Let’s face it: Our mouths are a dirty place. It’s important that your child keep getting good dental care when he’s fighting cancer.
Cancer treatment can be hard on developing teeth. According to a March 2014 review in Pediatric Blood & Cancer, children who get radiation or chemotherapy are at a higher risk for:
- Shorter tooth roots
- Missing baby or adult teeth
- Thinness or defects in tooth enamel
- Gum disease
If your child gets a sore in his mouth, germs can get into his bloodstream. This is something you don’t want to happen, especially if his immune system is low. Good oral care is vital.
What Is Good Oral Care?
Ideally, your child should get dental exams as often as her dentist recommends. That way, if there are any problems like cavities, the dentist can treat her while her blood counts are still high and she can still fight infection well.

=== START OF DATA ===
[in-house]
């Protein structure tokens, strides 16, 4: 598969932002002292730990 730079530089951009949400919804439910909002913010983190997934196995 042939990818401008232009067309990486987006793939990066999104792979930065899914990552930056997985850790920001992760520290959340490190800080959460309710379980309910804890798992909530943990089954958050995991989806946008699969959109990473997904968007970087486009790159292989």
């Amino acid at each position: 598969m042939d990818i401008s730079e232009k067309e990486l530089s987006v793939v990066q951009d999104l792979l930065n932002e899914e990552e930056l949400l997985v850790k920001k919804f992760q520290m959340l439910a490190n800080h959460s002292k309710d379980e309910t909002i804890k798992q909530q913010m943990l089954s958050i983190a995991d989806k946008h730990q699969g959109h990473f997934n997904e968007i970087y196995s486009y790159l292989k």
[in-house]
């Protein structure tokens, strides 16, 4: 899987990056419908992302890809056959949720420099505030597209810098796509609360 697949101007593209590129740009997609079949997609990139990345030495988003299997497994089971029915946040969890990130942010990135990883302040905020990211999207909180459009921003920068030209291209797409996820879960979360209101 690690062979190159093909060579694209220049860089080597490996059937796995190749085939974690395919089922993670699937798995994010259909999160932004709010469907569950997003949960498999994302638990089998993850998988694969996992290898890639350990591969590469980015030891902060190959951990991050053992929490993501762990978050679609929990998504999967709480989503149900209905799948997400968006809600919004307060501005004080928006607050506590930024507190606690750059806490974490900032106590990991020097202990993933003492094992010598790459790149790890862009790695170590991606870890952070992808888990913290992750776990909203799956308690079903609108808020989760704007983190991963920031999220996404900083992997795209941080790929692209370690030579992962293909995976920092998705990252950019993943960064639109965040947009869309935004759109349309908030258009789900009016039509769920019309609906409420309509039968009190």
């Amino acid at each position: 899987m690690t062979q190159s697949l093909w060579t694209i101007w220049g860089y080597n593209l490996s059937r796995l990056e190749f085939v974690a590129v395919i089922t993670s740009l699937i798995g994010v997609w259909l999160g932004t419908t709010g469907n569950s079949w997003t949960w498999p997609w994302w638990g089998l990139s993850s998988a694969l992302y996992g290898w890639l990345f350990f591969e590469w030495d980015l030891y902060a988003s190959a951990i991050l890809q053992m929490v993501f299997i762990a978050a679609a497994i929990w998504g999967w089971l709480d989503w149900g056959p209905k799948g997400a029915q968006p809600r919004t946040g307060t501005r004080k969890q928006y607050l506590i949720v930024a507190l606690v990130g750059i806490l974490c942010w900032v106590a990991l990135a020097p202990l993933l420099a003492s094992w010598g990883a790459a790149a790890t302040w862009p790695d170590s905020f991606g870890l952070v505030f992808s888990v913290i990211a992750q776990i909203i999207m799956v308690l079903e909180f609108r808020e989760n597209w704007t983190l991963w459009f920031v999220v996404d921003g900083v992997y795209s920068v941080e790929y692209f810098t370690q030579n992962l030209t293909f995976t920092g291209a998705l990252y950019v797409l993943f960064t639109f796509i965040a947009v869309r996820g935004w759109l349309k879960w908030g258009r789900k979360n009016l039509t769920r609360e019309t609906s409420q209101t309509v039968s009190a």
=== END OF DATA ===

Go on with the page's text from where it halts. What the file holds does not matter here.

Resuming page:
Why? Dental care can create small tears in the gums, which can introduce germs into in your child’s bloodstream.
What To Do … And What Not To Do
Here are some ways to protect your child’s teeth:
- Have him brush twice a day.
- Use a brush with soft bristles to reduce the risk of causing tears in his mouth.
- If his gums are getting soft or sore from chemotherapy, there are rinses he can use to keep his mouth clean. Or he can use dental sponges.
Kids should be careful with flossing. If they do it too aggressively, they can rub a sore into their gums. If you’re in any doubt, don’t let your child floss.
Trips To The Dentist During Treatment
When she’s receiving cancer treatment, your child should see the dentist as often as her doctor recommends. Again, make sure you go when her blood counts are high, so her immune system is strong.
Usually, you have to make dental appointments months in advance. But if you call the dentist and say, “We have good blood counts this week,” most dental offices might try to get your child in. Just make sure your dentist is aware that your child is going through cancer treatment.
It’s very important that kids get good oral care when they’re fighting cancer. By helping your child protect her teeth, you help her protect her health—and hang on to a great smile.